It was a name we decided on because it had a very strong meaning and impact in Ireland at the time. Still does. It was something that you read about all time. We saw those words everywhere, so we decided it be great to use it as a band name. Turn the meaning on its head a bit. Turn it into something positive. It also has a powerful visual image, you think of a place the minute you hear it. Like in other countries where they wouldn’t know the origin of the name, people have come up to us and said how much they loved it. I find people in general remember the name.

keith byrne
You wrote your first album before playing your first gig. Was this reverse approach something that consciously happened or was it that the songs formed so quickly in those early rehearsals?

The songs did come together very quickly in the early jams. It wasn’t a conscious plan to do it in reverse, it just happened. We were jamming one day and we just said to each other we have enough songs and ideas here to make a really good album. We just went from there. We definitely loved the idea of doing it and no one knowing who we were. No pressure or major plans. It was a lot of fun doing it that way.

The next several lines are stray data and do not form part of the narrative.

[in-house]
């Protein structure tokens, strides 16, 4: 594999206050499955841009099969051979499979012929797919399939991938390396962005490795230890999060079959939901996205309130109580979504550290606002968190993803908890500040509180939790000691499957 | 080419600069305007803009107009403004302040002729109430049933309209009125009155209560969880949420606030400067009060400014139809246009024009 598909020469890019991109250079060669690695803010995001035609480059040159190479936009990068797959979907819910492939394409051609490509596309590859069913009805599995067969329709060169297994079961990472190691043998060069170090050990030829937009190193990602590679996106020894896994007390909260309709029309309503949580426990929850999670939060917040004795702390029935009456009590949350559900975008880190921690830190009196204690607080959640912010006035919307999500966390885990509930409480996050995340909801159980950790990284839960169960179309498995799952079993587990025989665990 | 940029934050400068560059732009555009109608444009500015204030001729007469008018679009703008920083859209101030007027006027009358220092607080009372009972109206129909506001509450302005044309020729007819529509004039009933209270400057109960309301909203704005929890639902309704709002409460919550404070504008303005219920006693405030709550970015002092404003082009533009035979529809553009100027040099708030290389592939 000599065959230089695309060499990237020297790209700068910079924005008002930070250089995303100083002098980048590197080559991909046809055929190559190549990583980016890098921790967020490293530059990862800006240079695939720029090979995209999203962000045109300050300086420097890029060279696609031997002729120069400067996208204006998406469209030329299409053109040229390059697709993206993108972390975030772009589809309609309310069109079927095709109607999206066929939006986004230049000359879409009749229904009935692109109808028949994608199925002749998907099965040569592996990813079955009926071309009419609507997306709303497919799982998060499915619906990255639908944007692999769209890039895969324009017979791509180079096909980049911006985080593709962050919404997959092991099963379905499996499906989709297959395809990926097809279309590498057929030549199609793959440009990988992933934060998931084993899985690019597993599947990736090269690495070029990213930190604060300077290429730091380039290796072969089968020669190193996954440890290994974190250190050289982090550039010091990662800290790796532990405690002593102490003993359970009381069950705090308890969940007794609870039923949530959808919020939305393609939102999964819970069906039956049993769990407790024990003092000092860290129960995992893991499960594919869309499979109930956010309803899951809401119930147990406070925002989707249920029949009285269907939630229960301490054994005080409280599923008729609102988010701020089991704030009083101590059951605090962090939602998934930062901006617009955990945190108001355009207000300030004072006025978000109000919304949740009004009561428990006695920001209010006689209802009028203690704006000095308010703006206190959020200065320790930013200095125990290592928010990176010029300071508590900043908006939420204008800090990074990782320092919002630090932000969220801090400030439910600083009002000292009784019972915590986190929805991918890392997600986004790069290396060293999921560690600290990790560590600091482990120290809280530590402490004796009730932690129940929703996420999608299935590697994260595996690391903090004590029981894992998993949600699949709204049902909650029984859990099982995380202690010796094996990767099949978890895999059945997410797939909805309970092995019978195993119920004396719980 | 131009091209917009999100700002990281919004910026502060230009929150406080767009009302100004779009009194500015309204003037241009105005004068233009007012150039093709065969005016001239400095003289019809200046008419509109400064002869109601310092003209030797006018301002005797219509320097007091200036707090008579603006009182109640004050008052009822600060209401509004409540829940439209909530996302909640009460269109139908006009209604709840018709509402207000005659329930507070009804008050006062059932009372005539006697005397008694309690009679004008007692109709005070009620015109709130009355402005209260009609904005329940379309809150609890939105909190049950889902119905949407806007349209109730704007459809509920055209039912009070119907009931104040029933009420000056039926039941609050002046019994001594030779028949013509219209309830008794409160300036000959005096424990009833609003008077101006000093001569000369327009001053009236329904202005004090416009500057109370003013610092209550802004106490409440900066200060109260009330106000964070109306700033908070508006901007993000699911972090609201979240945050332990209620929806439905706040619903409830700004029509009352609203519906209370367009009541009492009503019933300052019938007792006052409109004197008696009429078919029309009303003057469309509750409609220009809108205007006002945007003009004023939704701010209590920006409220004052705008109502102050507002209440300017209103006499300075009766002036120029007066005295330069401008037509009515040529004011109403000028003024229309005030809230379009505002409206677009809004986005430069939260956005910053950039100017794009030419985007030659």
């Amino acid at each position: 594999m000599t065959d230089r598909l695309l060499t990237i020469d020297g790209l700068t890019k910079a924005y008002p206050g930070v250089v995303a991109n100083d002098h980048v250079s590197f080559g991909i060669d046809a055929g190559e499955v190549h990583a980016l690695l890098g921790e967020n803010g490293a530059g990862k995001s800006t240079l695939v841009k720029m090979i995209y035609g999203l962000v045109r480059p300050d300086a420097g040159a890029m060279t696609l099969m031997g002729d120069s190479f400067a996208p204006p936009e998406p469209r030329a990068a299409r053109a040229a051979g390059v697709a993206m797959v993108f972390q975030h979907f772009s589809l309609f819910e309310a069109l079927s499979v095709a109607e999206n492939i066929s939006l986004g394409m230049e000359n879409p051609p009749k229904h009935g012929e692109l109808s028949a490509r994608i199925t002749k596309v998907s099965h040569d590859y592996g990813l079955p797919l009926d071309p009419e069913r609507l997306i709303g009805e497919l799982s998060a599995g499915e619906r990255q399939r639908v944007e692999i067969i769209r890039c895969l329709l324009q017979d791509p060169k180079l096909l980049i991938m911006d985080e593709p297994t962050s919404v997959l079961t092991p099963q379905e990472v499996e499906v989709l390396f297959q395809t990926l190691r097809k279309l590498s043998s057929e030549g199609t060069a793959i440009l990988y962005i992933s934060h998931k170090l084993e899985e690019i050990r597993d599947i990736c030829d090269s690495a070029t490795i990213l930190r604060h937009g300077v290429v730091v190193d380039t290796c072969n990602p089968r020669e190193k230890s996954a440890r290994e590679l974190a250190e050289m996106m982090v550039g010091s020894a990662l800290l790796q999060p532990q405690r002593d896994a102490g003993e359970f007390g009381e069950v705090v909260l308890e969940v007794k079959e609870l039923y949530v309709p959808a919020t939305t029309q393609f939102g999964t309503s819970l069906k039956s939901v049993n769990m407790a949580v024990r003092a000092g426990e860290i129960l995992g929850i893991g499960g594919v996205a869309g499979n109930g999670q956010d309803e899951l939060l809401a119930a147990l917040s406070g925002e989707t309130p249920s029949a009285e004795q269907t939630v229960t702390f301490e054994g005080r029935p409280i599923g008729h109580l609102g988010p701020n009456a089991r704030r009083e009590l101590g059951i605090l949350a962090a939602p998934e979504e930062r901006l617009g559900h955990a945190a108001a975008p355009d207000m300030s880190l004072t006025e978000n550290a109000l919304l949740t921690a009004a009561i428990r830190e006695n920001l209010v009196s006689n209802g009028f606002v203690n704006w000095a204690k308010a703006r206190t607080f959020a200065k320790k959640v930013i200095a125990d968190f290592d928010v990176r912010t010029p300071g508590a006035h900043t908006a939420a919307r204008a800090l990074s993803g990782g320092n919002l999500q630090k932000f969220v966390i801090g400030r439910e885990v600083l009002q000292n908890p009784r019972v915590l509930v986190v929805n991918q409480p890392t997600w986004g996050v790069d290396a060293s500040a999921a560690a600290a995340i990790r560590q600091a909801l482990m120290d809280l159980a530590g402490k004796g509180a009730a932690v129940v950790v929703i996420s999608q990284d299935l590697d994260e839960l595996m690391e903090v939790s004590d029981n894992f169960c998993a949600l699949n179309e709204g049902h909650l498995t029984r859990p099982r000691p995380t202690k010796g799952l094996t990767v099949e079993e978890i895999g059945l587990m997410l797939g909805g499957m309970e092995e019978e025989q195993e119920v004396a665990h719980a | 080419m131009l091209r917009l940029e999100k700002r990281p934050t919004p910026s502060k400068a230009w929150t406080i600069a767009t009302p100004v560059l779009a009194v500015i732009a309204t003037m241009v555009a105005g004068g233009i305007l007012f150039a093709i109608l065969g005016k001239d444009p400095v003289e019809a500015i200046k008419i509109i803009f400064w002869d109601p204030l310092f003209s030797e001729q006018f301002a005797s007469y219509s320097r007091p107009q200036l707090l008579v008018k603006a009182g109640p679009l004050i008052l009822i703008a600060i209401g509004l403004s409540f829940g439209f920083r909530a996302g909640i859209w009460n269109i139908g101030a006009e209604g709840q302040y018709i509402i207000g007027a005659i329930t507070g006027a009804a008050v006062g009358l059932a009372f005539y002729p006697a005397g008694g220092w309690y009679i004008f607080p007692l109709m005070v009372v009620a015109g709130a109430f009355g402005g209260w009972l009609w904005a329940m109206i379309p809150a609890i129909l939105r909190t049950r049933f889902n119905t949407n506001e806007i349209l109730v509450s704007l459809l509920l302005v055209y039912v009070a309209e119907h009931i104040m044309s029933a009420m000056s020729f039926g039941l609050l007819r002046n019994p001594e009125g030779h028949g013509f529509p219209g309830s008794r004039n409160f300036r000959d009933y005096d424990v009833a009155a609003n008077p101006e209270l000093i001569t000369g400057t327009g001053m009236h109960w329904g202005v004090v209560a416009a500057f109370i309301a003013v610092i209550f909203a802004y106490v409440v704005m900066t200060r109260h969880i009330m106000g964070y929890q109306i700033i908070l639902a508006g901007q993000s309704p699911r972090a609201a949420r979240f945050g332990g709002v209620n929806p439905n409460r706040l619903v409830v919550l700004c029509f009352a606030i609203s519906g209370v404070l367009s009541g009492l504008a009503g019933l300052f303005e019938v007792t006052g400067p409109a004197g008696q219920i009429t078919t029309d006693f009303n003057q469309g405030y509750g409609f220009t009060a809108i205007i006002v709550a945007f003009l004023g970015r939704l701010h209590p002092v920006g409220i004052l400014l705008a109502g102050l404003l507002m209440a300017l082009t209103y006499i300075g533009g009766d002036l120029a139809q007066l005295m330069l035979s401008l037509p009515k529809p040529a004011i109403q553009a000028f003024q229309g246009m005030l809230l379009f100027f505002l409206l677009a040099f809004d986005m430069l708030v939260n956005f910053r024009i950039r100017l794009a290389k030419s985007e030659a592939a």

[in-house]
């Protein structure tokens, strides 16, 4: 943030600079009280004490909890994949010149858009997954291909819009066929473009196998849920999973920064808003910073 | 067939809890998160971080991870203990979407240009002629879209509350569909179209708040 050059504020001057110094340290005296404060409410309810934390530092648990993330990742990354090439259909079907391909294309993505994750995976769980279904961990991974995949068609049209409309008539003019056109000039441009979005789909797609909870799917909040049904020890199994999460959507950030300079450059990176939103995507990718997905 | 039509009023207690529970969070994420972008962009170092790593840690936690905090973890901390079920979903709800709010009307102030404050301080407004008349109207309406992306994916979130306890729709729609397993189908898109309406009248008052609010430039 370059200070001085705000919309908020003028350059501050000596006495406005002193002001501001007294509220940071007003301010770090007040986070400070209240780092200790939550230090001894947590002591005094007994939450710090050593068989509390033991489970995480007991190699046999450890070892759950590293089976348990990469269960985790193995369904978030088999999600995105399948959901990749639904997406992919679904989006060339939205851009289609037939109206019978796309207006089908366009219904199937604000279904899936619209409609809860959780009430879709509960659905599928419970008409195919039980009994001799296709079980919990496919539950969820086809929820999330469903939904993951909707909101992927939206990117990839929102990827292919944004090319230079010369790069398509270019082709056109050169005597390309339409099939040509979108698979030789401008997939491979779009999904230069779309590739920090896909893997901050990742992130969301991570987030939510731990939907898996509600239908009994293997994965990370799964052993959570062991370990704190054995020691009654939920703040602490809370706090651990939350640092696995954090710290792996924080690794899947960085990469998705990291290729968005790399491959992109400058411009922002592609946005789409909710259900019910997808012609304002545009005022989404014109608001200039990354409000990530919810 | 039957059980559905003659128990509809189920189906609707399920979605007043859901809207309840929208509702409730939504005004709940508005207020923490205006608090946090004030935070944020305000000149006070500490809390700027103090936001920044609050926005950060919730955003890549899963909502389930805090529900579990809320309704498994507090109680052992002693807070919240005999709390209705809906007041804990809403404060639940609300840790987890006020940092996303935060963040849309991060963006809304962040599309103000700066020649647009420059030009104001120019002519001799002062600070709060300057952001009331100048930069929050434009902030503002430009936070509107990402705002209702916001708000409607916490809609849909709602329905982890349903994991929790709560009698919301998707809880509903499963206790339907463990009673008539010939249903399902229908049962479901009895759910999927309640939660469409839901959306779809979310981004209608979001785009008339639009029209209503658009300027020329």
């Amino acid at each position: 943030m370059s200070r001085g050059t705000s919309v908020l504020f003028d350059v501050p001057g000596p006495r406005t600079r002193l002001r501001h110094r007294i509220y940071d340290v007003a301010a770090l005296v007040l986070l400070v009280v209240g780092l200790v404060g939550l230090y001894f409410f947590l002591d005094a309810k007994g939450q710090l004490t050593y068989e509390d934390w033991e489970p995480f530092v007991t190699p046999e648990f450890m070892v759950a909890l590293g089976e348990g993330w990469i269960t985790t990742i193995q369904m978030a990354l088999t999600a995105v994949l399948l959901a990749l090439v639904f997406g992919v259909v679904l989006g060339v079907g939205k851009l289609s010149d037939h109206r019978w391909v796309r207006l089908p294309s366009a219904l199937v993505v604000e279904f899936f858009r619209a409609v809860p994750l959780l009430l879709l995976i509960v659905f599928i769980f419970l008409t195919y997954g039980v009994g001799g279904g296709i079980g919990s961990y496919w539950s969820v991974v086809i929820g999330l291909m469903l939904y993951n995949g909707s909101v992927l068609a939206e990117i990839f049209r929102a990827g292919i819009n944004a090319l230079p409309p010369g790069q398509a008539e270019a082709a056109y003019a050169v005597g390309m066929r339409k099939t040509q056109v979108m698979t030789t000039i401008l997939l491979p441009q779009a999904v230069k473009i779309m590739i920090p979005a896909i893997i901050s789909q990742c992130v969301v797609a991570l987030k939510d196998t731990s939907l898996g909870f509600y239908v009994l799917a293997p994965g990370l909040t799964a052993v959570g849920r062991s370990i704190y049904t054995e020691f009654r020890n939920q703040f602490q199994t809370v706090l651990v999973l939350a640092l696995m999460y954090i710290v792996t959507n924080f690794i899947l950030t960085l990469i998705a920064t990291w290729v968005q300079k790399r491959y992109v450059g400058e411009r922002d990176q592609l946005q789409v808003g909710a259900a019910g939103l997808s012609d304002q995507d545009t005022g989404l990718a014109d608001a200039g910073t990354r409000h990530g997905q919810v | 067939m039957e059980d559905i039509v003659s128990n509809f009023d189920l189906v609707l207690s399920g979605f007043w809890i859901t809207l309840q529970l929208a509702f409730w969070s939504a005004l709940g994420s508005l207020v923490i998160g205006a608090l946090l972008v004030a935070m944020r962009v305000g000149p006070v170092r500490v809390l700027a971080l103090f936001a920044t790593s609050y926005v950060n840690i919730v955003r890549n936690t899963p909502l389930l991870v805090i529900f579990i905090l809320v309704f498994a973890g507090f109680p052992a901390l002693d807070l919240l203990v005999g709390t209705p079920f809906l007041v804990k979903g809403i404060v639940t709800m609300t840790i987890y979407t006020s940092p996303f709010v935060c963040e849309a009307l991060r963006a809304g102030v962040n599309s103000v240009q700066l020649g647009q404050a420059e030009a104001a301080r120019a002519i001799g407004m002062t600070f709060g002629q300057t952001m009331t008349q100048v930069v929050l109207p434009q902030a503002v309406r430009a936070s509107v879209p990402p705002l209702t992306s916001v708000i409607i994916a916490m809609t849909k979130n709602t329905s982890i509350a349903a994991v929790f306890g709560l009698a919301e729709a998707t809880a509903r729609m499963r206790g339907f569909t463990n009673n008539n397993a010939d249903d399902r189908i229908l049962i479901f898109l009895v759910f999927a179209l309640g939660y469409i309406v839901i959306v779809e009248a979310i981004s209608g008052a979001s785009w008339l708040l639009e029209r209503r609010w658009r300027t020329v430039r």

You have such a strong visual identity as a band via your album and single artwork. How important is it to the band to build that defined, almost iconographic, visual recognition?

Brian does all our artwork and it is very important to him, and us as a band, to have a strong visual output in terms of covers, posters and things like that. You know it is a really important thing for any band. You should always try to make your artwork stand out, jump out at you. Plus it's what you leave behind when you're gone, you know! You want the whole package to be great!

April saw you you releasing a split 7″ single with fellow Dublin’s Twin Kranes for Record Store Day. Was this something you had been wanting to do for a while, and how did the project come together?